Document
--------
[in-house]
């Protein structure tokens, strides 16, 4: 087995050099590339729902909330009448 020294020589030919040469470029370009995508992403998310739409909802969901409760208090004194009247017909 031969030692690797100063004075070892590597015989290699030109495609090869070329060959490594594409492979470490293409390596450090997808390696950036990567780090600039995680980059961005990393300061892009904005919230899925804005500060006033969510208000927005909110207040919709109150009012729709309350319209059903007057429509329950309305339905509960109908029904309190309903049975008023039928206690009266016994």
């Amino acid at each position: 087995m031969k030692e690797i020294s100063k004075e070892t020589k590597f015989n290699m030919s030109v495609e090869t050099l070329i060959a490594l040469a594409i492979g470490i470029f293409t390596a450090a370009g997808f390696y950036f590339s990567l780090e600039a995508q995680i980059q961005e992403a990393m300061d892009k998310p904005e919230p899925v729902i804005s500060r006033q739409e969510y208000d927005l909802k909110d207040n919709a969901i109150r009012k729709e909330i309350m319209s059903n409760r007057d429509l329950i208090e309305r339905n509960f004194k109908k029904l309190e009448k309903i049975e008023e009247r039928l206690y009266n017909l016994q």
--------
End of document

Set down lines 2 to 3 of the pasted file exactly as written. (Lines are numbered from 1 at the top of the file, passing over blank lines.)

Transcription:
């Protein structure tokens, strides 16, 4: 087995050099590339729902909330009448 020294020589030919040469470029370009995508992403998310739409909802969901409760208090004194009247017909 031969030692690797100063004075070892590597015989290699030109495609090869070329060959490594594409492979470490293409390596450090997808390696950036990567780090600039995680980059961005990393300061892009904005919230899925804005500060006033969510208000927005909110207040919709109150009012729709309350319209059903007057429509329950309305339905509960109908029904309190309903049975008023039928206690009266016994």
């Amino acid at each position: 087995m031969k030692e690797i020294s100063k004075e070892t020589k590597f015989n290699m030919s030109v495609e090869t050099l070329i060959a490594l040469a594409i492979g470490i470029f293409t390596a450090a370009g997808f390696y950036f590339s990567l780090e600039a995508q995680i980059q961005e992403a990393m300061d892009k998310p904005e919230p899925v729902i804005s500060r006033q739409e969510y208000d927005l909802k909110d207040n919709a969901i109150r009012k729709e909330i309350m319209s059903n409760r007057d429509l329950i208090e309305r339905n509960f004194k109908k029904l309190e009448k309903i049975e008023e009247r039928l206690y009266n017909l016994q």